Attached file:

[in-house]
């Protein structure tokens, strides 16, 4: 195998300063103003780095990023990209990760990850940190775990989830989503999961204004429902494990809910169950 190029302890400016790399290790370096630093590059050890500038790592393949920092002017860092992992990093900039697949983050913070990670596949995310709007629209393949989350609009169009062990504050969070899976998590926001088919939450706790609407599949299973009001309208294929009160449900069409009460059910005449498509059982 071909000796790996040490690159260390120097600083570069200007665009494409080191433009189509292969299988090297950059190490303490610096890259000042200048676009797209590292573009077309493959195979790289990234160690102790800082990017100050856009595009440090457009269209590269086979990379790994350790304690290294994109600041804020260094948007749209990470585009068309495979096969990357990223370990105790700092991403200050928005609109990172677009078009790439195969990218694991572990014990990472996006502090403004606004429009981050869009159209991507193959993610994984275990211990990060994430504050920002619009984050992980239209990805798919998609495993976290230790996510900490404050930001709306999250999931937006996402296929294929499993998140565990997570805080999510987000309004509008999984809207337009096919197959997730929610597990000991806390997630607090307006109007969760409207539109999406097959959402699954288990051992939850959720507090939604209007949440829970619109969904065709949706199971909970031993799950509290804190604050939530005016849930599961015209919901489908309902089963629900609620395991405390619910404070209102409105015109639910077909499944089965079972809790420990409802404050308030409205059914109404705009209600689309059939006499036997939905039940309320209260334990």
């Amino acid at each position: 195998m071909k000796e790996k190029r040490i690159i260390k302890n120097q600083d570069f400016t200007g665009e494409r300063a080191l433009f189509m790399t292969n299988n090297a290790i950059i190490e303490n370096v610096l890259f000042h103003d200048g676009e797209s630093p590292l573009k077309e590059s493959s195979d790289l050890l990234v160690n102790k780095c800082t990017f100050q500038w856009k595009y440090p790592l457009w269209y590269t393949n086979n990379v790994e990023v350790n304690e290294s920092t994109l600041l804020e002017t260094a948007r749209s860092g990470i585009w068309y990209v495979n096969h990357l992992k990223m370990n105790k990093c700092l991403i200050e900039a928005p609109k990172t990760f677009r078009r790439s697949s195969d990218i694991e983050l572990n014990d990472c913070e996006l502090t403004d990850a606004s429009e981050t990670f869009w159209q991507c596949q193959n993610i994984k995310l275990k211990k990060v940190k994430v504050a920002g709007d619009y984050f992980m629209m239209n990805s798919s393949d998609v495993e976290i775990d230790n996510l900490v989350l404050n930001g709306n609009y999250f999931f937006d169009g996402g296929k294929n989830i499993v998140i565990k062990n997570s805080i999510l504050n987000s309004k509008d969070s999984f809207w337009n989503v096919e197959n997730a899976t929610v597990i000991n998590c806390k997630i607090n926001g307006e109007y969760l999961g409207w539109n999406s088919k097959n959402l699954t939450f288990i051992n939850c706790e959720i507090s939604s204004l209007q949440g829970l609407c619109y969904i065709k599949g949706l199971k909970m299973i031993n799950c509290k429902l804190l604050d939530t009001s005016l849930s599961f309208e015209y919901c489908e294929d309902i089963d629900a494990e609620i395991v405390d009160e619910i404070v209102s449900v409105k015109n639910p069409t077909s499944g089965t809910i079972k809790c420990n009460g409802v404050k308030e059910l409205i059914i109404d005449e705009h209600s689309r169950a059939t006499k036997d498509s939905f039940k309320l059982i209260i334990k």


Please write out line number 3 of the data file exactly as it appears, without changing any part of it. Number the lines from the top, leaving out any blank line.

């Amino acid at each position: 195998m071909k000796e790996k190029r040490i690159i260390k302890n120097q600083d570069f400016t200007g665009e494409r300063a080191l433009f189509m790399t292969n299988n090297a290790i950059i190490e303490n370096v610096l890259f000042h103003d200048g676009e797209s630093p590292l573009k077309e590059s493959s195979d790289l050890l990234v160690n102790k780095c800082t990017f100050q500038w856009k595009y440090p790592l457009w269209y590269t393949n086979n990379v790994e990023v350790n304690e290294s920092t994109l600041l804020e002017t260094a948007r749209s860092g990470i585009w068309y990209v495979n096969h990357l992992k990223m370990n105790k990093c700092l991403i200050e900039a928005p609109k990172t990760f677009r078009r790439s697949s195969d990218i694991e983050l572990n014990d990472c913070e996006l502090t403004d990850a606004s429009e981050t990670f869009w159209q991507c596949q193959n993610i994984k995310l275990k211990k990060v940190k994430v504050a920002g709007d619009y984050f992980m629209m239209n990805s798919s393949d998609v495993e976290i775990d230790n996510l900490v989350l404050n930001g709306n609009y999250f999931f937006d169009g996402g296929k294929n989830i499993v998140i565990k062990n997570s805080i999510l504050n987000s309004k509008d969070s999984f809207w337009n989503v096919e197959n997730a899976t929610v597990i000991n998590c806390k997630i607090n926001g307006e109007y969760l999961g409207w539109n999406s088919k097959n959402l699954t939450f288990i051992n939850c706790e959720i507090s939604s204004l209007q949440g829970l609407c619109y969904i065709k599949g949706l199971k909970m299973i031993n799950c509290k429902l804190l604050d939530t009001s005016l849930s599961f309208e015209y919901c489908e294929d309902i089963d629900a494990e609620i395991v405390d009160e619910i404070v209102s449900v409105k015109n639910p069409t077909s499944g089965t809910i079972k809790c420990n009460g409802v404050k308030e059910l409205i059914i109404d005449e705009h209600s689309r169950a059939t006499k036997d498509s939905f039940k309320l059982i209260i334990k």